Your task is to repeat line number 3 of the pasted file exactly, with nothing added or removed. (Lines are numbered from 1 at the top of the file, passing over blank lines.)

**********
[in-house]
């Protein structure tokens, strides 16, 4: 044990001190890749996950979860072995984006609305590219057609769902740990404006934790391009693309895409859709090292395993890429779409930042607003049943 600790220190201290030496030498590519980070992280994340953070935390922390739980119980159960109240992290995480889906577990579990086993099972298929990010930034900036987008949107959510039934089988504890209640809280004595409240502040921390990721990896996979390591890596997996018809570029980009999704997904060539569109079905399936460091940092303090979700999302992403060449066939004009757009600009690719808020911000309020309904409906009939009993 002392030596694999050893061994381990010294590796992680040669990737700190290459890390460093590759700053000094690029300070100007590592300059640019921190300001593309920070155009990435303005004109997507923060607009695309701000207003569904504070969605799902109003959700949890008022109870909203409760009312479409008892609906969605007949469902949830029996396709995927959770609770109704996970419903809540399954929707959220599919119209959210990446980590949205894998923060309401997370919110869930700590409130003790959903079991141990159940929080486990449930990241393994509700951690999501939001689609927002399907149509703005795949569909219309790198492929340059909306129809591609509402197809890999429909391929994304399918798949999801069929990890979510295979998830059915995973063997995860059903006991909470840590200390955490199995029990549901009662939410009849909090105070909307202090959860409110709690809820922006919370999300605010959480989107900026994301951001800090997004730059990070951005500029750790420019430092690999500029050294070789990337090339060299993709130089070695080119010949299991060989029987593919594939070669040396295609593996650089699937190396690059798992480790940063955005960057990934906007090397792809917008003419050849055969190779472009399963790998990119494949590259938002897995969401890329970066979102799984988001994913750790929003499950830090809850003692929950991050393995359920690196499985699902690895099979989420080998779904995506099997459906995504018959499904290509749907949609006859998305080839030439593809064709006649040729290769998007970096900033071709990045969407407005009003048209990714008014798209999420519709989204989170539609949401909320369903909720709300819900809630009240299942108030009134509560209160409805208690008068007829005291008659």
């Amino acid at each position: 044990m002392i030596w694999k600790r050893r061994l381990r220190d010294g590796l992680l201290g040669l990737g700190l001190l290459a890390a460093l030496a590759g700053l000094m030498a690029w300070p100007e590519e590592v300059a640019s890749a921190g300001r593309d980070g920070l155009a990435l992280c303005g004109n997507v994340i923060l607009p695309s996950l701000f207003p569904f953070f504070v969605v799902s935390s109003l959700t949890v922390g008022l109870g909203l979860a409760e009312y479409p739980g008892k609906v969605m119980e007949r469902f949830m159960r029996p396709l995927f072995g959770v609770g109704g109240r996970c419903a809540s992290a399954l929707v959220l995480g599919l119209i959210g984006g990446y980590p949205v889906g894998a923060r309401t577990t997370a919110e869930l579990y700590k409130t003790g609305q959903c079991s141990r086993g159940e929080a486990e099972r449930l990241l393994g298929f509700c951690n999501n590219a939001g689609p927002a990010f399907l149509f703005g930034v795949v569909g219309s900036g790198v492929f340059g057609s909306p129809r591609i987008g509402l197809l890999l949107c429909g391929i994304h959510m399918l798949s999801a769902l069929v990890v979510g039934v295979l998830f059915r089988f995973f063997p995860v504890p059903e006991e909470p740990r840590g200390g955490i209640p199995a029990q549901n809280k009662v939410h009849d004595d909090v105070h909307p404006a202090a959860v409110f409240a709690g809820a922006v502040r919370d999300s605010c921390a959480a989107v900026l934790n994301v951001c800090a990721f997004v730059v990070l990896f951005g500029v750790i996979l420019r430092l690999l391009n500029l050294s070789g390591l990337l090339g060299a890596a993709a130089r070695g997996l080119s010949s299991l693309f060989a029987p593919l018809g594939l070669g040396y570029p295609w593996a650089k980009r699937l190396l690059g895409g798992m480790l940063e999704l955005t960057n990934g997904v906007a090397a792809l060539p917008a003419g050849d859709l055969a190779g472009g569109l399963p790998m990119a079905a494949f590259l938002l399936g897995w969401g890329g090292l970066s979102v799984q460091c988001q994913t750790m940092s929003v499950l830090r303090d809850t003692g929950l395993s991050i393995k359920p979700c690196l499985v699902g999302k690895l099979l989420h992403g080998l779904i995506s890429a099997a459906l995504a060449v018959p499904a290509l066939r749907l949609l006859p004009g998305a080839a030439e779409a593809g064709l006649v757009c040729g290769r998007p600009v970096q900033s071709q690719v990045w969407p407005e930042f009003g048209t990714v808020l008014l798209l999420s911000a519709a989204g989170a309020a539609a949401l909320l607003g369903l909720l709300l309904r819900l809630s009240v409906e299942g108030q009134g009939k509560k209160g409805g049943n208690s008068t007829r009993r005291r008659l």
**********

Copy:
């Amino acid at each position: 044990m002392i030596w694999k600790r050893r061994l381990r220190d010294g590796l992680l201290g040669l990737g700190l001190l290459a890390a460093l030496a590759g700053l000094m030498a690029w300070p100007e590519e590592v300059a640019s890749a921190g300001r593309d980070g920070l155009a990435l992280c303005g004109n997507v994340i923060l607009p695309s996950l701000f207003p569904f953070f504070v969605v799902s935390s109003l959700t949890v922390g008022l109870g909203l979860a409760e009312y479409p739980g008892k609906v969605m119980e007949r469902f949830m159960r029996p396709l995927f072995g959770v609770g109704g109240r996970c419903a809540s992290a399954l929707v959220l995480g599919l119209i959210g984006g990446y980590p949205v889906g894998a923060r309401t577990t997370a919110e869930l579990y700590k409130t003790g609305q959903c079991s141990r086993g159940e929080a486990e099972r449930l990241l393994g298929f509700c951690n999501n590219a939001g689609p927002a990010f399907l149509f703005g930034v795949v569909g219309s900036g790198v492929f340059g057609s909306p129809r591609i987008g509402l197809l890999l949107c429909g391929i994304h959510m399918l798949s999801a769902l069929v990890v979510g039934v295979l998830f059915r089988f995973f063997p995860v504890p059903e006991e909470p740990r840590g200390g955490i209640p199995a029990q549901n809280k009662v939410h009849d004595d909090v105070h909307p404006a202090a959860v409110f409240a709690g809820a922006v502040r919370d999300s605010c921390a959480a989107v900026l934790n994301v951001c800090a990721f997004v730059v990070l990896f951005g500029v750790i996979l420019r430092l690999l391009n500029l050294s070789g390591l990337l090339g060299a890596a993709a130089r070695g997996l080119s010949s299991l693309f060989a029987p593919l018809g594939l070669g040396y570029p295609w593996a650089k980009r699937l190396l690059g895409g798992m480790l940063e999704l955005t960057n990934g997904v906007a090397a792809l060539p917008a003419g050849d859709l055969a190779g472009g569109l399963p790998m990119a079905a494949f590259l938002l399936g897995w969401g890329g090292l970066s979102v799984q460091c988001q994913t750790m940092s929003v499950l830090r303090d809850t003692g929950l395993s991050i393995k359920p979700c690196l499985v699902g999302k690895l099979l989420h992403g080998l779904i995506s890429a099997a459906l995504a060449v018959p499904a290509l066939r749907l949609l006859p004009g998305a080839a030439e779409a593809g064709l006649v757009c040729g290769r998007p600009v970096q900033s071709q690719v990045w969407p407005e930042f009003g048209t990714v808020l008014l798209l999420s911000a519709a989204g989170a309020a539609a949401l909320l607003g369903l909720l709300l309904r819900l809630s009240v409906e299942g108030q009134g009939k509560k209160g409805g049943n208690s008068t007829r009993r005291r008659l």